Amy Haddock, a 41-year-old stay-at-home mom, may not seem like a mechanically minded tinkerer, but she wants a career.
And here she is, living just 18 miles east of Volkswagen’s only US manufacturing plant in Chattanooga, where jobs are plentiful.
So, after completing her associate’s degree in engineering in 2018 at Volkswagen Academy, Ms. Haddock is going to help build cars.
Haddock is in the academy’s mechatronics program – a combination of mechanical engineering and electronics. It was developed by the German automaker in partnership with Chattanooga State Community College, where the academy’s current class of 72 students is enrolled. The goal of the academy is to cultivate technical workers for some of the 2,800 jobs at Volkswagen’s sprawling, nearly 6-year-old manufacturing plant.
As she was contemplating a career, Haddock, who had not gone to college, says she calculated that the academy offered the best opportunity (a $47,000 job) at the lowest cost (an $8,000 degree).
“I started looking at my life and thinking, ‘What’s going to happen in a few years when [my kids] don’t need me as much?’” Haddock recalls while in her classroom at Volkswagen, pulling off her goggles to break from working on electronic test equipment. “I have no skill set. I have no training for anything,” she adds.
But from the perspective of her home state, which like most others is constantly trying to attract business investment and grow its economy, Haddock is now a model Tennessean. She’s motivated, becoming skilled, and ready to work in a growing industry.
The problem for the state is that there aren’t nearly enough Haddocks. Only about 38 percent of adults here have postsecondary degrees – from certificates to four-year degrees and beyond – among the lowest rates in the country. And too few students enrolled in public colleges in Tennessee graduate. At some colleges here, graduation rates are in the single digits.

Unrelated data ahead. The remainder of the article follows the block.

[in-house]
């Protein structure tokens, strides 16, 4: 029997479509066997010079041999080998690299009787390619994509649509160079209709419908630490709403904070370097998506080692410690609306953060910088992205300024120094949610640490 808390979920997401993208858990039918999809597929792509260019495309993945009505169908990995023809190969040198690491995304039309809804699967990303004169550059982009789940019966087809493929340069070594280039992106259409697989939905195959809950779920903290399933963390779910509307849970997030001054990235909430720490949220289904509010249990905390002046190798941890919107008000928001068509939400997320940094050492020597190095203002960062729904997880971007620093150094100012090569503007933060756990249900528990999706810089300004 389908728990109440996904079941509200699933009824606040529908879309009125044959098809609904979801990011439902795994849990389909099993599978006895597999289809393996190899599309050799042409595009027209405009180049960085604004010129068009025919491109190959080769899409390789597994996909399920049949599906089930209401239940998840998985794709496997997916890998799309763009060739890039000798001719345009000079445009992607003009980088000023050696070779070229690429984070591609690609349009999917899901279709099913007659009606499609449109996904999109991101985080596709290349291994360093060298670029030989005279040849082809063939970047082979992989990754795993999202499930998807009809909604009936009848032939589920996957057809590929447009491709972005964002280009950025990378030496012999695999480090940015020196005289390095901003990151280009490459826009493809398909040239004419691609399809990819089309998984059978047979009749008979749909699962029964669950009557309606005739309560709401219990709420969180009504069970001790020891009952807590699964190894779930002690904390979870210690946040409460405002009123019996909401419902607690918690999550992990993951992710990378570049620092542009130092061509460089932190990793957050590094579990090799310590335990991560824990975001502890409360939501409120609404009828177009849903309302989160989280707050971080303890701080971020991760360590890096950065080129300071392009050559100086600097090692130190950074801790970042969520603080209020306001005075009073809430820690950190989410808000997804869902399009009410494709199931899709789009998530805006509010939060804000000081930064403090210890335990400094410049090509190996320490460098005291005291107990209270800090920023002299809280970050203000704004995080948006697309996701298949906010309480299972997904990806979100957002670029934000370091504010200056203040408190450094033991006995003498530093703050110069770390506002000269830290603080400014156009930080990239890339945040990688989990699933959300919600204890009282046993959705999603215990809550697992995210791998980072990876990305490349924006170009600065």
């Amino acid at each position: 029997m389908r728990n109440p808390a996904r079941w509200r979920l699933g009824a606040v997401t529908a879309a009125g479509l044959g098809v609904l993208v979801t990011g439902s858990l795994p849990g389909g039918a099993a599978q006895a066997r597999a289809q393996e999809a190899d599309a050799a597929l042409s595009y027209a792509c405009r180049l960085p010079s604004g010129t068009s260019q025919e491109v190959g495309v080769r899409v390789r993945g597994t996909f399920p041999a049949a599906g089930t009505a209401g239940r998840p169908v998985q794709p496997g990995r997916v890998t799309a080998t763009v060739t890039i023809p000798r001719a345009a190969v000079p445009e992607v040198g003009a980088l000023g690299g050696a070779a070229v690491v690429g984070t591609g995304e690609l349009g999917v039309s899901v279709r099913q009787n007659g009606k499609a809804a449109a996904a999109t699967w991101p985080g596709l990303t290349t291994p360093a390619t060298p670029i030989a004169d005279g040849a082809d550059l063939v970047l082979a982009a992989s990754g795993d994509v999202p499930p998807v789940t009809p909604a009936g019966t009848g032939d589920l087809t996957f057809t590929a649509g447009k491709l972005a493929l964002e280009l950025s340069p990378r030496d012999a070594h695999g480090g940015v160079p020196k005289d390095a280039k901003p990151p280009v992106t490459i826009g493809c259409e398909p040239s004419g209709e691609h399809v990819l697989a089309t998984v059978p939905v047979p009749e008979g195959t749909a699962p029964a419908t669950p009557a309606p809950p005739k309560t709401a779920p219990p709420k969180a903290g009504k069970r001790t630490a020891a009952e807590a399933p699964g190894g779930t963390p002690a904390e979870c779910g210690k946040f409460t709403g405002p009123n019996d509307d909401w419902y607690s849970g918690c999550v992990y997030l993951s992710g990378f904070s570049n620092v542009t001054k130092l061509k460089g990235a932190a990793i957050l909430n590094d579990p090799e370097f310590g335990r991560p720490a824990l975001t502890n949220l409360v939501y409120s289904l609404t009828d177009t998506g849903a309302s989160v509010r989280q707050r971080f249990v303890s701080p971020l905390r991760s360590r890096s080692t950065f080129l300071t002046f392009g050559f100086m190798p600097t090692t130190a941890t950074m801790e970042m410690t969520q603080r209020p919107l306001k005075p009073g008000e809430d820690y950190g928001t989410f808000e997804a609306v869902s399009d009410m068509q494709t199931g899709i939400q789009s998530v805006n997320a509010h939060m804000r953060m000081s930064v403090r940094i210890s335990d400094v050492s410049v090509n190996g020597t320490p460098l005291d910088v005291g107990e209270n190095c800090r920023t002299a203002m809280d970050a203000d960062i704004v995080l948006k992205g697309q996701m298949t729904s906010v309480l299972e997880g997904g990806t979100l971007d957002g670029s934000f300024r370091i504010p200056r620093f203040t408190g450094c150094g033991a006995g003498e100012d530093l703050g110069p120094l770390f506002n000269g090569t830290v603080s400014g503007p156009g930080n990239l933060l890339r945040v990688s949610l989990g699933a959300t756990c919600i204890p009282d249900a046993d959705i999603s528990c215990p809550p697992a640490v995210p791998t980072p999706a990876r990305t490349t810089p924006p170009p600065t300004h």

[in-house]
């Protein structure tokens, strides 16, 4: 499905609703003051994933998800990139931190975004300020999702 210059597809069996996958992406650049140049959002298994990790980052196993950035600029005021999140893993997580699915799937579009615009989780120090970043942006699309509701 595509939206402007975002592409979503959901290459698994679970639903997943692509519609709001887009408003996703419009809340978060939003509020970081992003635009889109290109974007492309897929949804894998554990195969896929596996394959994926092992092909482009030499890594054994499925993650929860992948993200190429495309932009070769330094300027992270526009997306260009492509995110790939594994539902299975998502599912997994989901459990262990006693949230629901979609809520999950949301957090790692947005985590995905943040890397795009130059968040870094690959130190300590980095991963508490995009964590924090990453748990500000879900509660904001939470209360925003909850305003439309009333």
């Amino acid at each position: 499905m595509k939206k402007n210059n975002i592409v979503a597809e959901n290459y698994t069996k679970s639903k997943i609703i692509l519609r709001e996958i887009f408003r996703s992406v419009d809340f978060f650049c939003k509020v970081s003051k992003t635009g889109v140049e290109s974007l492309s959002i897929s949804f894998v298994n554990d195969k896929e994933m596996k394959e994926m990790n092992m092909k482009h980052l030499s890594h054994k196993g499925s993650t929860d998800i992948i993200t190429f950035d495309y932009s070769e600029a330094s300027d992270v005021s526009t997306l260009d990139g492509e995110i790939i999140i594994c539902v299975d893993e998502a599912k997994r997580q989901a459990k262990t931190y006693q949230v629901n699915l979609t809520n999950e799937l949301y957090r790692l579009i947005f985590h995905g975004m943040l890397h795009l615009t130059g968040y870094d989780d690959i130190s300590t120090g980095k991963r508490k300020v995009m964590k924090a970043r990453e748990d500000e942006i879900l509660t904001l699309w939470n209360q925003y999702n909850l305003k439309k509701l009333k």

For a state competing to lure global companies at a time when technical know-how is in high demand, the dearth of skilled workers is a red flag.
“I travel all over the world now selling Tennessee,” says Gov. Bill Haslam. “Today half of the conversation is about workforce, and about the skill set, and what the state can do to train our workforce.”
Governor Haslam, a Republican, is building a portfolio of selling points for the state, which in 2013 committed to growing the rate of college degrees and technical certificates among adult residents to 55 percent by 2025. According to a 2013 Georgetown University study, more than 65 percent of all US jobs will require education beyond high school by 2020.
Reaching out to high school
But before degrees can be conferred, more high school graduates need to enroll in college. To lower the cost barriers, the governor in 2015 launched Tennessee Promise, which offers high school seniors free tuition, after other aid is exhausted, to two-year community or technical school programs, provided they attend full time. The program is funded by lottery proceeds, and Haslam even proposed in January to expand Promise to adults.
Tennessee Promise is based on a program pioneered in Kalamazoo, Mich. in 2005. Now states including Oregon and Minnesota have similar offerings; with New York and Rhode Island considering free or reduced tuition programs as well.
Tennessee education reformers credit Promise, and the attention it drew to the state’s college-going rates, with a bump in college enrollment in the program’s first year. In 2015, 62.5 percent of high school graduates enrolled in college, a 4.6 percentage-point jump from the previous year, and the biggest jump since at least 2009.
The Promise brought in students like Chattanooga State freshman Nikki Glass. On a rainy day recently, she sits cross-legged in an armchair in the quiet lobby of the college’s administration building, doing her communications homework. Ms. Glass says she figured she would go to college after high school, but didn’t know where or for what. Free tuition nudged her toward community college.
“I haven’t really enjoyed school,” Glass says, “so I figured baby steps.”
Glass is working toward her associate’s degree in health sciences. The big question for Tennessee is: Will Glass – and many others like her – earn a degree?
Path to more graduates
There are indications that raising graduation rates is possible. A program launched in 2007 at three community colleges in the City University of New York system nearly doubled the number of graduates after three years.
Administrators there hired more advisers to work closely with struggling students. They also offered free tutoring, and paid for small yet vital extras like transit passes and textbooks.